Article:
Geneva/Kuala Lumpur/Islamabad, 1 September 2023: A year since the devastating monsoon floods wreaked havoc across Pakistan, the International Federation of Red Cross and Red Crescent Societies (IFRC) calls for sustained support. With a mission to rebuild lives and foster resilience, the IFRC seeks global investment in recovery efforts to empower communities grappling with the aftermath of the disaster.
The 2022 monsoon floods, which left an indelible mark impacting 33 million people and claiming over 1,700 lives, also led to the destruction of nearly a million homes. Responding to this unprecedented catastrophe, IFRC, in collaboration with the Pakistan Red Crescent Society (PRCS), swiftly launched the Floods Emergency Appeal. This aimed to channel aid to more than one million affected individuals. Through the dedication of a network of 1,400 volunteers, this collective response achieved over 50 percent of the 40 million Swiss Francs appeal target through both hard pledges and in-kind contributions.
During the response phase, PRCS, in collaboration with IFRC and movement-wide partners, provided extended critical assistance to over 315,000 people for health, around 298,600 people for hygiene activities, and over 317,000 people with shelter assistance, among other forms of support. The operation faced challenges due to damaged infrastructure and extensive flooding, affecting millions of people.
As flood-affected communities embark on the path to recovery, Sardar Shahid Ahmed Laghari, Chairman of the Pakistan Red Crescent Society, reflected:
"We are unwavering in our dedication to empowering these communities as they grapple with the aftermath of this catastrophic event. Our recovery efforts, in collaboration with IFRC and our Red Cross Red Crescent Movement partners, encompass a multifaceted approach, including the restoration of livelihoods, the construction of cost-effective permanent model houses and latrines, the establishment of solar-powered water treatment plants, enhancements in health and hygiene, the provision of medical aid, and cash assistance to ensure that families can meet their fundamental needs for well-being and safety. Nevertheless, a substantial resource gap remains, given the enormous needs, particularly in providing permanent shelter, livelihood, and health needs for the affected population. PRCS now appeals to generous donors, from both national and international sources, to continue our mission of reconstructing lives and nurturing resilience."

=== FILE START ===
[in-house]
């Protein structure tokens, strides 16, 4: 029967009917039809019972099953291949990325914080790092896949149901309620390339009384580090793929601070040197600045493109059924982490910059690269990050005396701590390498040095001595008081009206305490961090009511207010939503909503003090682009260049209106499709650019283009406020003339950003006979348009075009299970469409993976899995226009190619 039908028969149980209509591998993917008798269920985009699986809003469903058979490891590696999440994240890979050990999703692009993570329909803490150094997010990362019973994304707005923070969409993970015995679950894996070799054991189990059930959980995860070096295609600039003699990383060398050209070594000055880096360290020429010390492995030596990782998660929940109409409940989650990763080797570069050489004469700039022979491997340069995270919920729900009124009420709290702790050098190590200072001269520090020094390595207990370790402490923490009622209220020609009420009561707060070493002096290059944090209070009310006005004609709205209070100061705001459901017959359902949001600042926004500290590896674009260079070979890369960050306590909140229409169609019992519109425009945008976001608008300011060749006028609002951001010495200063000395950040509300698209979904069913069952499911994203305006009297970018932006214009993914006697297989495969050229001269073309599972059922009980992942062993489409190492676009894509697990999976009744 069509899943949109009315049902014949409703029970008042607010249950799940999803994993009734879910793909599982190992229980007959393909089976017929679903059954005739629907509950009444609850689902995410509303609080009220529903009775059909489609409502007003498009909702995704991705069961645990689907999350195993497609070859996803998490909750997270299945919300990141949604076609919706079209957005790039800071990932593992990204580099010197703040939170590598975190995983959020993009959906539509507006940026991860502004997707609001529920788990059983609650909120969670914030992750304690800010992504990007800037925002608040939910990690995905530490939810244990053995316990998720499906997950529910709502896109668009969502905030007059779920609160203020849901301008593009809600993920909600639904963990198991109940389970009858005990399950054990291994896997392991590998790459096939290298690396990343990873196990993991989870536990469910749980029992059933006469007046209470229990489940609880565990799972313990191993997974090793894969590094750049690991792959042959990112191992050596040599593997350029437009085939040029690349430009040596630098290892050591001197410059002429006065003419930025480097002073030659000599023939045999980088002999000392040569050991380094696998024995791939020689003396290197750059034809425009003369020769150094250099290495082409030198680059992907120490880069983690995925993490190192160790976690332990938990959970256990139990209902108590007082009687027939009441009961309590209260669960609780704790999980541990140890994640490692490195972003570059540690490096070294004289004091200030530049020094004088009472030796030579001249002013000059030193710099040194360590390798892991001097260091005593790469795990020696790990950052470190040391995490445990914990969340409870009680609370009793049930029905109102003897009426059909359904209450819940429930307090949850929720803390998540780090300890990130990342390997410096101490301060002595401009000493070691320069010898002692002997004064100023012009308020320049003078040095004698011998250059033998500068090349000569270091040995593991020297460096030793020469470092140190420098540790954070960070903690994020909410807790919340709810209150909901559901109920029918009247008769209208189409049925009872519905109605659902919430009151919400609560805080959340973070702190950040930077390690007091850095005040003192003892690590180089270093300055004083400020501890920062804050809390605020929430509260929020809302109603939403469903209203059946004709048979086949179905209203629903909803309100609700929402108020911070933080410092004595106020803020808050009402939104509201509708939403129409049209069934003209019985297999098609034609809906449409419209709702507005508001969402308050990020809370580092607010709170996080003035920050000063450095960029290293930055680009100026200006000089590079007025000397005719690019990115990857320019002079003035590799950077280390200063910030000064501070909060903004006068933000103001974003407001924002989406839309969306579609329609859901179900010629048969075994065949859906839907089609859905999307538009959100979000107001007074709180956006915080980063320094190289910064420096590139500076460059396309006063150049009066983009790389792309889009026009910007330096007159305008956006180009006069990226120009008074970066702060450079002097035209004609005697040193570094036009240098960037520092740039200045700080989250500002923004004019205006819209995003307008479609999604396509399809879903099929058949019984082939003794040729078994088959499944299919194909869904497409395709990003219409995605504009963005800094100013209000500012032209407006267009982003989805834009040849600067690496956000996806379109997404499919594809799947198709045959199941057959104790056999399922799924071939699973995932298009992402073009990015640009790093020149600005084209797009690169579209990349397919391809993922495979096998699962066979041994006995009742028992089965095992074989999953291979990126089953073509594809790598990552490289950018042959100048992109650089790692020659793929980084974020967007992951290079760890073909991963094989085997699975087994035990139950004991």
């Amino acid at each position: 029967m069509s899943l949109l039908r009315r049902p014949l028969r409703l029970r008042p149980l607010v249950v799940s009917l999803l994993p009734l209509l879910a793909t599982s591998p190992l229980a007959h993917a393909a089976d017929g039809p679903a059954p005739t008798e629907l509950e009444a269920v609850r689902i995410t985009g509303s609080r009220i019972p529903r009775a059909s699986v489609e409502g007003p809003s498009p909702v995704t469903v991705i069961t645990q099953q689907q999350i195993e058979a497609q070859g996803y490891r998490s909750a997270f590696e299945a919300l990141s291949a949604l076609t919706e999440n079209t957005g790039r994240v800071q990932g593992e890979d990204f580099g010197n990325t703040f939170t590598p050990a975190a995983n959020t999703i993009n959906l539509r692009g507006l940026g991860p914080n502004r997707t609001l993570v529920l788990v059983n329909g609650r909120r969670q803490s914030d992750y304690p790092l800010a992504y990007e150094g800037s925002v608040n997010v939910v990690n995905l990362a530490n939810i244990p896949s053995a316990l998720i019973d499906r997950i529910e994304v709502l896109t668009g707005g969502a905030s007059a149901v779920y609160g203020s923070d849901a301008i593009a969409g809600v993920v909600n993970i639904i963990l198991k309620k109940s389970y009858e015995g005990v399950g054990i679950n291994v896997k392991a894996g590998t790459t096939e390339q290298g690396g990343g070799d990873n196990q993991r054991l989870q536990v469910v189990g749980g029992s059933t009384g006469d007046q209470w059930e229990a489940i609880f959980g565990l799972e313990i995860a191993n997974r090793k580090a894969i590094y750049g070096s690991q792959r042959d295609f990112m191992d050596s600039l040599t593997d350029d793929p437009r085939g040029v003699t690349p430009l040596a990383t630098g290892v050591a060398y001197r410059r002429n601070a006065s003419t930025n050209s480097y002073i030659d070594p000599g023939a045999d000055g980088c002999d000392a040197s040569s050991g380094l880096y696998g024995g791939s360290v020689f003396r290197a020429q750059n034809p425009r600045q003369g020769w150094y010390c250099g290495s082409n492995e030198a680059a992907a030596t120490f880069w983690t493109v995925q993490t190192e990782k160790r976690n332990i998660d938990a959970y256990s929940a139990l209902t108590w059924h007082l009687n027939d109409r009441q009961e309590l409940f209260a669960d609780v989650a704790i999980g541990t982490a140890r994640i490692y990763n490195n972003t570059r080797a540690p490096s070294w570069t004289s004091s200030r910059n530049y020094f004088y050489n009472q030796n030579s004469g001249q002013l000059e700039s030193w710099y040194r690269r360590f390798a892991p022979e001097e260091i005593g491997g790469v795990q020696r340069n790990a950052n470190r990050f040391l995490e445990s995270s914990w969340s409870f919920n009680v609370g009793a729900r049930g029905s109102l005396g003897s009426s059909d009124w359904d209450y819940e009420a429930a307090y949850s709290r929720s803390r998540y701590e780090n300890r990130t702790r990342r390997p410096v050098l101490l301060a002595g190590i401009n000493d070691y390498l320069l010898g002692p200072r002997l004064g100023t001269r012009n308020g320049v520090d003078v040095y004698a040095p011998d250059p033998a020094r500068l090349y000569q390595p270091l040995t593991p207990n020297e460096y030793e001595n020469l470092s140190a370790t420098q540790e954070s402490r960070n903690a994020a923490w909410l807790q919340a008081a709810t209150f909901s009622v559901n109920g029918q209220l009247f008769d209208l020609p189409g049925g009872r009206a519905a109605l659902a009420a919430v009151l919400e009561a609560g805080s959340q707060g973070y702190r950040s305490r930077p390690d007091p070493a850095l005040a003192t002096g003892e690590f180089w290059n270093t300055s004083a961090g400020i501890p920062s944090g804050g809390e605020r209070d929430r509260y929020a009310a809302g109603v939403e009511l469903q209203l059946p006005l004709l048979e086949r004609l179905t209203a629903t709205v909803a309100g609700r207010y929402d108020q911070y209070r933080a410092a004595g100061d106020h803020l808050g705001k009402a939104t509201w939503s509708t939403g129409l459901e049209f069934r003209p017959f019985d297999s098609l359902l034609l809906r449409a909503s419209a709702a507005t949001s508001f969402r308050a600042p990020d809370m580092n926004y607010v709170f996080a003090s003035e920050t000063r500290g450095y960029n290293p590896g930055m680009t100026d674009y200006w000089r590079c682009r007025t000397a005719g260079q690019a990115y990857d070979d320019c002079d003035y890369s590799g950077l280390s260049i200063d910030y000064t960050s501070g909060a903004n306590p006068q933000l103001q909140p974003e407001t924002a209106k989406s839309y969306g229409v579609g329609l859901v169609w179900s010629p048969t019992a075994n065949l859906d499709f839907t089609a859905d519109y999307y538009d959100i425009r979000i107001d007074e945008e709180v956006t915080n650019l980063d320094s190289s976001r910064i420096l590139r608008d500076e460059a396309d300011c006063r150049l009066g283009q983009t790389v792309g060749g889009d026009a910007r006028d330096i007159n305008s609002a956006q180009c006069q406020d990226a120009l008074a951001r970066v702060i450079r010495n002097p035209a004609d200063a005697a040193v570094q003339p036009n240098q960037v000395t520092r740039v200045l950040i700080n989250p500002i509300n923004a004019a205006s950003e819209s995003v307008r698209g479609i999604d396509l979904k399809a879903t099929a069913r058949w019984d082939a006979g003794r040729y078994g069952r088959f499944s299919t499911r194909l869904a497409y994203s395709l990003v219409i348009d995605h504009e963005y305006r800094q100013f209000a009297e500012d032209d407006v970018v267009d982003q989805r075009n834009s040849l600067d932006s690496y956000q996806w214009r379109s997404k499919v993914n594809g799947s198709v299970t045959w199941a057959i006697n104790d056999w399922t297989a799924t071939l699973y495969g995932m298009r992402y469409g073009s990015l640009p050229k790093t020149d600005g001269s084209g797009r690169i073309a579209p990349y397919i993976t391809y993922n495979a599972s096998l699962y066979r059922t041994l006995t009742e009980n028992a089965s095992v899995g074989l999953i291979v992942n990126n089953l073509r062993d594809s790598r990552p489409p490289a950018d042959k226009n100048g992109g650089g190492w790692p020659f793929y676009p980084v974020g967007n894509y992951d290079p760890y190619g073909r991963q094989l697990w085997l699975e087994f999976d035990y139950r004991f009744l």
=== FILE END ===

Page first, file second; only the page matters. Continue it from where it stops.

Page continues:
Transitioning from relief to recovery, Peter Ophoff, the IFRC Head of Delegation in Pakistan, calls for solidarity and more support on a global scale. He said:
“The 2022 monsoon floods were an unparalleled disaster in Pakistan, causing devastation to lives and livelihoods. As we stand on the threshold of recovery, it is imperative to understand that flood-affected communities require continued support to restore not just their lives but also their lost livelihoods. The urgent need includes livelihood and cash assistance, health and care services, shelter and housing reconstruction, preparedness for effective response, and disaster risk reduction. This comprehensive approach to recovery will have a positive impact on approximately 850,000 people.”
To propel this call to action, IFRC and PRCS are extending the response and recovery plan until December 2024. This strategic extension underscores the commitment to long-term impact and sustainable change. However, a funding gap remains. Up to 50 percent of the 40 million Swiss Francs appeal target is still needed to ensure the most vulnerable communities in Pakistan can recover and build resilience against future climate-related shocks. Learn more about the emergency appeal here.
For more information or to arrange an interview, contact: [email protected]
Mrinalini Santhanam: +41 76 381 50 06
In Kaula Lumpur:
Afrhill Rances: +60192713641
Peter (Piwi) Ophoff: +923088888053
Syed Muhammad Abubakar: +92 300 8866 886